Blog

The Coastal Resilience of NYC (II)
May 28, 2018 — Kyle Haynes

[In Part I of this four-part series, Virginia Tech's Executive Master of Natural Resources (XMNR) alumni, environmental consultant, and sustainability professional Kyle Haynes began a conversation on the need for and reasons behind efforts to improve New York City's coastal resilience. In this installment, Haynes reviews the impacts of recent hurricanes in NYC, and explores what is required to build a stronger, more resilient city] Hurricane Sandy's Impacts and the Need for Coastal Resilience New York City is home to more than 520 miles… Read More
A Disappearing Act? The Reefs of Vieques
May 24, 2018 — Alexandra Novotny

The coral reefs surrounding Vieques have been subject to many destructive activities over the past few decades. After years of military exercises, large swaths of coral have been destroyed and are trying to recover. Current issues such as warming waters, strong hurricanes, and human impact are hindering progress and making matters worse. Without a plan for conservation and restoration, the reefs of Vieques may face a dim future. Similar to Puerto Rico, Vieques has extensive reef coverage offshore. Locals in… Read More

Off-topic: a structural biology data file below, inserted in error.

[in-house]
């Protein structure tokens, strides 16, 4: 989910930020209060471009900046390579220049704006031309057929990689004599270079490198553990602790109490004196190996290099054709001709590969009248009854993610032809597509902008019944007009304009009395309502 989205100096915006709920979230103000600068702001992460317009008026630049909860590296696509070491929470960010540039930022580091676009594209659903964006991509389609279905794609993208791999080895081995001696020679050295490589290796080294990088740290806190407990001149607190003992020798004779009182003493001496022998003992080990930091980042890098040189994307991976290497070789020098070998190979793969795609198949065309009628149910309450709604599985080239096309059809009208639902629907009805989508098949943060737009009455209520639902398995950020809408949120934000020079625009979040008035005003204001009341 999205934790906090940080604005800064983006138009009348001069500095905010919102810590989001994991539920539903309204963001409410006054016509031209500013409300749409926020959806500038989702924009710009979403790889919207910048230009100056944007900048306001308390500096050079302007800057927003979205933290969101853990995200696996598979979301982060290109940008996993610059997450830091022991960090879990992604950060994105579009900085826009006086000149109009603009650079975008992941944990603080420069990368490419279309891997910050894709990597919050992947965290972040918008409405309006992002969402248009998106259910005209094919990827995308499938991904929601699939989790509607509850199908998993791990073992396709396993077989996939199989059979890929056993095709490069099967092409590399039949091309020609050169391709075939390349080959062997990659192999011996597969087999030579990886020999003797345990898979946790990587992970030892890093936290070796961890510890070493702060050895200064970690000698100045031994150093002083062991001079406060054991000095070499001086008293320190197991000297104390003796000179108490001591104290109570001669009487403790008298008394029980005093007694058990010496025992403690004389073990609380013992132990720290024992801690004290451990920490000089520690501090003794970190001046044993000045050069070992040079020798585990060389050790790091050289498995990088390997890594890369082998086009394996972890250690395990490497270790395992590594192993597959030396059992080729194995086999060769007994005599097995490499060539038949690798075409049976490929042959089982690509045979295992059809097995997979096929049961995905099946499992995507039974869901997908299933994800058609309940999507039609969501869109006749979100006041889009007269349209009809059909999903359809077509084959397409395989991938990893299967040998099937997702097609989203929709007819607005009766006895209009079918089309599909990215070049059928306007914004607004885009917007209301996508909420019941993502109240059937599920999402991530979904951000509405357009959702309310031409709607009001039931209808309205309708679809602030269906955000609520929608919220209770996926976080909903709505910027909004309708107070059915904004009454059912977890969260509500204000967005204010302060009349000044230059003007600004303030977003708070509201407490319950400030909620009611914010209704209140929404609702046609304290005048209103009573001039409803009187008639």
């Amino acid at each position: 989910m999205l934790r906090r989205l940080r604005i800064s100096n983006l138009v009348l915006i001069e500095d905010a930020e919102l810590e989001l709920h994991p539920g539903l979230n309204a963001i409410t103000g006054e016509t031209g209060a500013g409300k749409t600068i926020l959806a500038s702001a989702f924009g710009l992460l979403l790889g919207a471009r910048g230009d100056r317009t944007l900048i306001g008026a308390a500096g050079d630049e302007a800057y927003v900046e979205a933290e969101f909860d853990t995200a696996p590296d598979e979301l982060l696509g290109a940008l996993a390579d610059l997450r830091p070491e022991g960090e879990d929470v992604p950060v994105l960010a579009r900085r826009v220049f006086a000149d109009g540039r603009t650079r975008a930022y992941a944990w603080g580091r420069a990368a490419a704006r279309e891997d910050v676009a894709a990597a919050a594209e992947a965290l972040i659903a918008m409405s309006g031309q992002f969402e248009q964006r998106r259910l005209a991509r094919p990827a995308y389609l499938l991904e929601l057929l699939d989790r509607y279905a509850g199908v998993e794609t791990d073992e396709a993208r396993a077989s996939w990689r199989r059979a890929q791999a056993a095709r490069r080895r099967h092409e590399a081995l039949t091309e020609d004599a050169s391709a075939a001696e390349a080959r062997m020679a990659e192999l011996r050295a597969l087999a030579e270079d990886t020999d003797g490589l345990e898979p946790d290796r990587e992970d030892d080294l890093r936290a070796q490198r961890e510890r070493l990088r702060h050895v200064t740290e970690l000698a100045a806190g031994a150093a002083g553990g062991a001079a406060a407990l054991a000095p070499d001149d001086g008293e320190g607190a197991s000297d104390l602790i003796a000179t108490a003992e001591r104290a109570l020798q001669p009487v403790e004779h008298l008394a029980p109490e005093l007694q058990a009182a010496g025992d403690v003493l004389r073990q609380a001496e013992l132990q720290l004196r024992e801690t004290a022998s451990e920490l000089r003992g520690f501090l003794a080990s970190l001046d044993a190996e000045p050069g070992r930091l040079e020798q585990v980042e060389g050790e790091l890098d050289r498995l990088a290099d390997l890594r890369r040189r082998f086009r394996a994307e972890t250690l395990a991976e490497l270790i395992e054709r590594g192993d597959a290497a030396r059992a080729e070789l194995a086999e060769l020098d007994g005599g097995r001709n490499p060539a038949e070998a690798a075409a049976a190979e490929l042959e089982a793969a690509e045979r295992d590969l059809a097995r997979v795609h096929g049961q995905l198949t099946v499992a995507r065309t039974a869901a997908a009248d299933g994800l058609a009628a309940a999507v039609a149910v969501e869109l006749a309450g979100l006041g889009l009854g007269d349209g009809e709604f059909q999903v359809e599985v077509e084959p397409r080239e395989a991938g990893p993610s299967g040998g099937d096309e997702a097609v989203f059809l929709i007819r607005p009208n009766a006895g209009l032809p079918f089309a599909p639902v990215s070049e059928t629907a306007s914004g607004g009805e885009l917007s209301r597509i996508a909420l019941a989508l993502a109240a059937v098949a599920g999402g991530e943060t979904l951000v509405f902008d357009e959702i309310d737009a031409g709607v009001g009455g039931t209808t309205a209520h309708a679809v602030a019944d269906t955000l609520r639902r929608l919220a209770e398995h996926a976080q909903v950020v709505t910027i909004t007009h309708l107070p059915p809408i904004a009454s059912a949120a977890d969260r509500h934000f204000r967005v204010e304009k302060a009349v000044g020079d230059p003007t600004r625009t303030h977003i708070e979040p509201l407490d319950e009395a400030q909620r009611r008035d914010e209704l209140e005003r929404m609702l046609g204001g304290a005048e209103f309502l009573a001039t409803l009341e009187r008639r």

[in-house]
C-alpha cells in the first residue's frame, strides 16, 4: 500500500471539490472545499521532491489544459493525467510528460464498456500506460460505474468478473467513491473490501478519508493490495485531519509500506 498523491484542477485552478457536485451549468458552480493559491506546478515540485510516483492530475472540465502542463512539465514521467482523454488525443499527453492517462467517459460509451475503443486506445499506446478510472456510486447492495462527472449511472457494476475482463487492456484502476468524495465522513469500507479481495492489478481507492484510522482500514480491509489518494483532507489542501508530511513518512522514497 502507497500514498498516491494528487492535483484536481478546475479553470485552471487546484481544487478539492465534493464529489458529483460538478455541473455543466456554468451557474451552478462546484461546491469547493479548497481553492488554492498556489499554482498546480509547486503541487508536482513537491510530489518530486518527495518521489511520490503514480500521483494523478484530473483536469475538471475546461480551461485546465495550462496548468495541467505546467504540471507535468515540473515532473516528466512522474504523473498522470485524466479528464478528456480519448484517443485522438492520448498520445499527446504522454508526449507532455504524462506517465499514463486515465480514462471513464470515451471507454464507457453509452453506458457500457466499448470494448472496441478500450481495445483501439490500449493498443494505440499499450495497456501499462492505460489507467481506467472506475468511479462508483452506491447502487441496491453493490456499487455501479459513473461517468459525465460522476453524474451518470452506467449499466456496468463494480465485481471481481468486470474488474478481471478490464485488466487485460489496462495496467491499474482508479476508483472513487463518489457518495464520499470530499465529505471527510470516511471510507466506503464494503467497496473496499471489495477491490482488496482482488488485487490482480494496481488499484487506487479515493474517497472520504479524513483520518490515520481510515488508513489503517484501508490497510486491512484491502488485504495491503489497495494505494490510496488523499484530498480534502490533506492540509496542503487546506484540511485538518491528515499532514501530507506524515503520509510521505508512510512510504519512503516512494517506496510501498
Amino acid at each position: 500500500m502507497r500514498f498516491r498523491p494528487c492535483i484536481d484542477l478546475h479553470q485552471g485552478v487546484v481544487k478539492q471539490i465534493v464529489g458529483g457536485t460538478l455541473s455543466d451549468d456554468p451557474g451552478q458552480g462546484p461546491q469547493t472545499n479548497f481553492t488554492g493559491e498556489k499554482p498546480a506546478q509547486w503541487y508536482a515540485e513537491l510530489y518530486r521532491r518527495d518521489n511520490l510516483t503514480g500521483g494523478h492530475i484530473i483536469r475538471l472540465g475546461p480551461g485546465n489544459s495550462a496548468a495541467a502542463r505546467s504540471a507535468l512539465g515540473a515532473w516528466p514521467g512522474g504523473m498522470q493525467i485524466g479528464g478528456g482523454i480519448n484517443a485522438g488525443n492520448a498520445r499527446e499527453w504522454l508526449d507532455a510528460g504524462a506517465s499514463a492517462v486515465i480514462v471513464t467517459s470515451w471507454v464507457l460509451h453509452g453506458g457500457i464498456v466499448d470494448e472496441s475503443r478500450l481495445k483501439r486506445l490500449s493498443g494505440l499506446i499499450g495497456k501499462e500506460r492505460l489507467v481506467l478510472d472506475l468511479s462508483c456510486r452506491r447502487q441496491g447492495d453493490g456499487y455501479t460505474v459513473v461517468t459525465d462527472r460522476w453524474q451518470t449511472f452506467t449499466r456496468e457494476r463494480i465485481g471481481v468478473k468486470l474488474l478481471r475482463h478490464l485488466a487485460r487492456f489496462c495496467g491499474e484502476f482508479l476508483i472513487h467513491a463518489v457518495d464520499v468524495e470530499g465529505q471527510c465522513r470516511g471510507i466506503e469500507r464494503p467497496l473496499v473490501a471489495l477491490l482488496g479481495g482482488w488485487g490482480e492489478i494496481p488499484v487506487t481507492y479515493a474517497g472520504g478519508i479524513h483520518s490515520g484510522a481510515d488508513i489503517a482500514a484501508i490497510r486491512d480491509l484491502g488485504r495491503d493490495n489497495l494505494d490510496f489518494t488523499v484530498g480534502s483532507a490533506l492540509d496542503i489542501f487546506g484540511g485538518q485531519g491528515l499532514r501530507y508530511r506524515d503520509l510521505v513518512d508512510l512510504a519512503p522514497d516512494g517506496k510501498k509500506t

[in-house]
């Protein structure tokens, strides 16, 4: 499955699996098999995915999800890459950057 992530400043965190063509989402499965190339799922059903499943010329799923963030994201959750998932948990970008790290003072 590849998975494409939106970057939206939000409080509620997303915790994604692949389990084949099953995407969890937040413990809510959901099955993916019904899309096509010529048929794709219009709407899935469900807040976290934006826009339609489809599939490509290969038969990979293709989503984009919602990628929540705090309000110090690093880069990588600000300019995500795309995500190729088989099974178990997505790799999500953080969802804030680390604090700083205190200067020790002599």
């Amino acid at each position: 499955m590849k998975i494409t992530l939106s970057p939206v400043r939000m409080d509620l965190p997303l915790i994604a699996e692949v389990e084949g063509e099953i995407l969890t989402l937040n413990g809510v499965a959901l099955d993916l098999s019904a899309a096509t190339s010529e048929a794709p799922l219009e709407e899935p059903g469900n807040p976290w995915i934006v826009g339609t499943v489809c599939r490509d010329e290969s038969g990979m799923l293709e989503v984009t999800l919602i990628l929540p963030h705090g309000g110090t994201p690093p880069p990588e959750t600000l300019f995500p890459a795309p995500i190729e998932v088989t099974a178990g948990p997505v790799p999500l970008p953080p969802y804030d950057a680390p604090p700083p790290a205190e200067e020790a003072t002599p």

The Coastal Resilience of NYC (I)
May 21, 2018 — Kyle Haynes

[In Part I of this four-part series, Virginia Tech's Executive Master of Natural Resources (XMNR) alumni, environmental consultant, and sustainability professional Kyle Haynes begins a conversation on the need for and reasons behind efforts to improve New York City's coastal resilience.] On October 29th, 2012, Hurricane Sandy hit New York City tragically killing 44 New Yorkers and causing over $19 billion in damages and economic losses. Entire neighborhoods were destroyed, more than 88,000 building were flooded, 23,000 businesses were impacted, and infrastructure throughout… Read More
Chesapeake Bay Community-Based Public-Private Partnership (CBP3)
May 17, 2018 — Elizabeth Hurley

Last month (April 2018), thirty-one interdisciplinary professionals enrolled in Virginia Tech’s Executive Master of Natural Resources (XMNR) graduate degree program gathered for their fourth meeting of the year. Their focus: how to manage stormwater in the Chesapeake Bay watershed. The United Nations (UN) reports that approximately 2 billion people, one-fifth of the world’s population, live in areas of water scarcity. Increased demand and climate change are poised to make water increasingly scarce. The impacts of this are varied, jeopardizing food and… Read More
Humanity’s Plastic Footprint (IV)
May 14, 2018 — Gail Kulisch

[Gail Kulisch, a Virginia Tech Executive Master of Natural Resources (XMNR) alumni and an environmental consultant with experience in marine pollution and remediation. In Part I of this four-part series, Kulisch introduced the Great Pacific Garbage Patch and its impact; in Part II she discussed what makes plastics such a persistent water problem; and Part III presents the path plastics take from production to accumulation in the world's oceans. In this final installment, Ms. Kulisch offers a discussion of the alternatives and initiatives for… Read More